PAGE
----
This 6kmwalk follows an old logging trail south from Mt Barney Lodge, and is an easy to moderate walk with good views of Mt Lindesay and Mt Earnest. (A short side trip can be made to the unmarked “Yellowpinch Lookout” via a short steep ascent, and the 360 degree views of the surrounding mountains make this little calf-burner a worthwhile detour. Care must be taken at the summit, as the 60m cliff break is unfenced.) After 30 minutes on the logging track, the first section of cool green rainforest is reached, and the light becomes softer as the overhead canopy changes. The turnoff to Peasants Ridge is ignored on the right, as this is a difficult and unmaintained mountain ascent recommended only for experienced and well prepared bushwalkers. Staying on the left-hand fork of the trail, the Cronan Creek Cascades can be found off the track to the left after approximately 40 minutes. To be really clear on where to turn off the track, be sure to ask the staff at Mt Barney Lodge.
Standing at 967m to the north of Mt Barney, Wahlmoorum (or sand goanna) is one of the more challenging walks that is more of a mountain expedition than a bushwalk. QPWS rates this as a Class 5 Track – in this case a difficult walk requiring a high level of fitness and experience in off-track walking. Although there is a worn foot track to follow most of the way – the trail is not constructed or maintained by QPQS, just by repeat footfall. As there is no track from the saddle to the summit, knowledge of the area and map skills apply. It is essential to prepare your knowledge base before trying this walk, so again talk to the experienced staff at Mt Barney Lodge.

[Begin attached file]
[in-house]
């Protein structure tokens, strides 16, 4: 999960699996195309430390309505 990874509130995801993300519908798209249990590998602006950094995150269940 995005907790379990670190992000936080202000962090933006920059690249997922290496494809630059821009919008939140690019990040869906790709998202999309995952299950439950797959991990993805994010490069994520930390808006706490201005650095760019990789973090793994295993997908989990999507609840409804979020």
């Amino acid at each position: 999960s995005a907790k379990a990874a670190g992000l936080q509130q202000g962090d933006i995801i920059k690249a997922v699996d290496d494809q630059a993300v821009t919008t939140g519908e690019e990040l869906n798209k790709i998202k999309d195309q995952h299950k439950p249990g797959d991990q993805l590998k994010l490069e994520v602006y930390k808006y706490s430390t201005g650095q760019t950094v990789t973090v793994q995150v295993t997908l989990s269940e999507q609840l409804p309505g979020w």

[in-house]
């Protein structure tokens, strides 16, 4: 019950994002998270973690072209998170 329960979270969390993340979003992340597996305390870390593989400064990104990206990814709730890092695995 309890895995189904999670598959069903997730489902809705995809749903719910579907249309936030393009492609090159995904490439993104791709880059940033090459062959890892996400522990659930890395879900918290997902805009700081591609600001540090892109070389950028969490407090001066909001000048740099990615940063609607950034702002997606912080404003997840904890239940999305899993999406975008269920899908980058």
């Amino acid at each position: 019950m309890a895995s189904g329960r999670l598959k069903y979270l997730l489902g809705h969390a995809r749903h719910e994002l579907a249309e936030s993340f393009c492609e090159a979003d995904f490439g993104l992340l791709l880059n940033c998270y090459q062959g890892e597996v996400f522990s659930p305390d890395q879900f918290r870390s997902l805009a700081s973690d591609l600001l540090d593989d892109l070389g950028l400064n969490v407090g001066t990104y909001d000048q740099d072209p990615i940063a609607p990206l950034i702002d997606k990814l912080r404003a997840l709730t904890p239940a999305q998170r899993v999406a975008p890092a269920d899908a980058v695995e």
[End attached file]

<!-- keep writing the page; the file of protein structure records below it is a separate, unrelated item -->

Allow 6 hours, and don’t forget your camera as there are sweeping views of the Scenic Rim from most of this ridge-style walk. The higher you go, the more the surrounding agriculture, farming, bush, dams, waterways and country villages become a patchwork quilt to contemplate from afar. The silhouette of Brisbane and the peak of Mt Warning can even be seen from the summit!
Whatever walk you decide upon, remember to always check weather and QPWS website for any park alerts before leaving home. The Ipswich forecast is most like the Mt Barney weather – remember it can be blue skies over Mt Barney when a different rain system hits the Coast. “Leave No Trace” bushwalking principles should always be top-of-mind during your experience. If you are unfamiliar with what these are, please take the time to look them up so that our shared protected areas can be enjoyed for years to come.
Mt Barney Lodge is the perfect base to plan your walks from. It is an Advanced Ecotourism retreat right at the base of Mt Barney, and many of the walks commence right from your door. There is accommodation to suit comfort and budget considerations – from camping and Glamping (glamorous camping!), to rustic huts and self-contained Queenslander Homesteads. Mt Barney Lodge also provides local knowledge on walks in the area to its accommodated guests, and sells relevant topographical maps.
Mt Barney Lodge – www.mtbarneylodge.com.ay 5544 3233
QPWS (Queensland Parks and Wildlife Service) – www.nprsr.qld.gov.au/parks/mount-barney
Bureau of Meteorology – www.bom.gov.au/qld/forecasts/secoast.shtml
Leave No Trace Bushwalking Principles – www.lnt.org.au/documents/private/green-guide-to-bushwalking.pdf